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Am I qualified?

  1. Feb 22, 2005 #1
    I've always been a nerd at my school, and have wondered about the universe and read some stuff on physics(not a lot though). I have a 3.8 GPA at a parochial school (95-100 A, 92-92 A-, 70 percent-Fail), got a 185 index on my PSAT, and a 30s range on my Pre ACT test, which is really nothing to brag about. I'm not that hard of a worker in school, for it is not really that challenging. I only work hard for personal interest(I work on a cherry farm and love to work, and I will be an Eagle Scout in the next few months). From what has been written here, my hopes of becoming a successful physicist have fell almost drastically. In school I am a Junior in High School and still havent taken a Physics and I am in Trig right now(Applying to take AP Calc at the local community college for next year). I seriously could care less about money, because I am a pretty good saver, and my parents ahve sacrificed so that most of my college is payed for. What schools are open to me? Do I have any chance of becoming a successful physicist(Successful meaning-doing what I love and making enough money to care for my family). Do I have any chance of getting a job once I have the necessary education? Is there a need of physicists in the world? I see some people in this forum were bashed for caring more about money or prestige from being a physicist. Please do not bash me unless I really need it. If I do not meet the criteria, it may not deter me, I shall see later on. If you need a little more info i might be able to provide it. Thank you very much for reading.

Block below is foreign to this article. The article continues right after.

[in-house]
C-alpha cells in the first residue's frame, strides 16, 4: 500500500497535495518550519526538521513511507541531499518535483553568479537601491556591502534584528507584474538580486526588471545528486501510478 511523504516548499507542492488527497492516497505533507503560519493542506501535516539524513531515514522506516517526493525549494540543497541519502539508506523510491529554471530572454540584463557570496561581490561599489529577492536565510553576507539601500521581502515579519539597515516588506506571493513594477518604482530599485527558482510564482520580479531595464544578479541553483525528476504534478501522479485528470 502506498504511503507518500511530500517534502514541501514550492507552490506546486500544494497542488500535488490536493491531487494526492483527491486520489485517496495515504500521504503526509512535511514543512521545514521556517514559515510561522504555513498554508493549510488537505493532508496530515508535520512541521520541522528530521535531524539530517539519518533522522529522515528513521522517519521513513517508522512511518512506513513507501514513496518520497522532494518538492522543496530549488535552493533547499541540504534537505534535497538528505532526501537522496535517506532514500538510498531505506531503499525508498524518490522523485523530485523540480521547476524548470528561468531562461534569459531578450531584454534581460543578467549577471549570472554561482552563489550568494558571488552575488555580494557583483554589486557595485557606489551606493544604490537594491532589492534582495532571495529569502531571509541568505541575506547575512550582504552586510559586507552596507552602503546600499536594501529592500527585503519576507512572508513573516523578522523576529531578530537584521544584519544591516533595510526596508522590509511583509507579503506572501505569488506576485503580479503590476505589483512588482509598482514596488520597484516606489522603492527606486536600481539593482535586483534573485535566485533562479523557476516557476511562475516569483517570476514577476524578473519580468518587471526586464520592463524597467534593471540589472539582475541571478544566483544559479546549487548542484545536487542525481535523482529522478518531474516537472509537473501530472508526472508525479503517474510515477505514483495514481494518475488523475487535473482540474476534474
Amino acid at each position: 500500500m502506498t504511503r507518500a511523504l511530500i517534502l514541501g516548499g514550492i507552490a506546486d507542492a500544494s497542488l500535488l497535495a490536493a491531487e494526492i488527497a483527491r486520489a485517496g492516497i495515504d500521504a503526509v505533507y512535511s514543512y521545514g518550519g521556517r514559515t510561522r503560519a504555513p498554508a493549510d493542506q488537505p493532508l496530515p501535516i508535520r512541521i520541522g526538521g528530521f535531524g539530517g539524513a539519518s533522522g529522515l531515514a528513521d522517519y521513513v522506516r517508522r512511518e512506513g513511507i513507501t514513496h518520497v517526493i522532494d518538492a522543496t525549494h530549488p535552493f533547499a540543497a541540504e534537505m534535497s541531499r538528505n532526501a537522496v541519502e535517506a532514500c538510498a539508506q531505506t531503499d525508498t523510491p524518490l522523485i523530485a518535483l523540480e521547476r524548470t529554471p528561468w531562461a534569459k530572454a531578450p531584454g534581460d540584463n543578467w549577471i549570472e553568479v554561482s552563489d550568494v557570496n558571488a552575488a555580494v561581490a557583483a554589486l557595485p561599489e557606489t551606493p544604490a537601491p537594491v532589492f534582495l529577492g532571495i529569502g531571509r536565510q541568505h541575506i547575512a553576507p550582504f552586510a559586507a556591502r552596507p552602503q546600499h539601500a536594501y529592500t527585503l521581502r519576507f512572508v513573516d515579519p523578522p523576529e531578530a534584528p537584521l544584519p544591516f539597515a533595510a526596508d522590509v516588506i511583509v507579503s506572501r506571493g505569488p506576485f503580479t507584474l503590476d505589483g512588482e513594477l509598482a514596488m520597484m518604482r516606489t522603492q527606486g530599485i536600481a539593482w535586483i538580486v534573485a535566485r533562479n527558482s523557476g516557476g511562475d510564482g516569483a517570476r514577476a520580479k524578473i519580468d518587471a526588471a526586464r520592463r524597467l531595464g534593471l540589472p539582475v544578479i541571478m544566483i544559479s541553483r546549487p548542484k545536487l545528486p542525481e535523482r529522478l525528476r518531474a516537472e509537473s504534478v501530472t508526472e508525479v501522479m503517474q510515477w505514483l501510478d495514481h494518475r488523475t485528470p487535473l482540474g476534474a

2. jcsd
  3. Feb 23, 2005 #2
    stick to a community college......ivey leagues colleges are way overrated
  4. Feb 23, 2005 #3
    1) High school numbers mean nothing after you get into a college. Absolutlely nothing after that. So giving those numbers, and asking what they mean about anything past undergrad work is pointless.

    Your grades look good, but course rigor is more important. More important than grades are how difficult your classes are. Pretty much everyone applying into a mathematical science has had calculus by their senior year at the very latest. Not to say you can't do it without, but its a good idea to have it.

    Personally, to me, the stuff you're listing its like you're trying to write an embellished resume and sell yourself--and maybe i'm the only person who thinks this--but doing that just smells like bs.

    Again, your numbers are fine, but those aren't really necesarily the best indicators of performance. What matters with physics is that you lvoe the material--because there is really no other reason to go into it.

    There is always a need for physicists. How do you think all those engineers know how to do anything?
  5. Feb 23, 2005 #4
    Never give up. It is NEVER too late to start trying and caring more about your classes, if they aren't motivating you then try to think of the college that you want to go to, make THAT your motivation. Check out my thread about college admission, read that over and you will see some things that might be of help.
  6. Feb 28, 2005 #5
    Your probably right. Thank you all very much for posting, you have helped me.

  7. Feb 28, 2005 #6
    Anyway, a 3.8 cumulative GPA's good... I'm getting a 3.7 right now and want to go into Engineering... which I think is acceptable.
    If you do not, however, get a chance to do Physics and think you're motivated and talented enough, you could tackle on the AP exam and get credit for it.
    Last edited by a moderator: Mar 1, 2005
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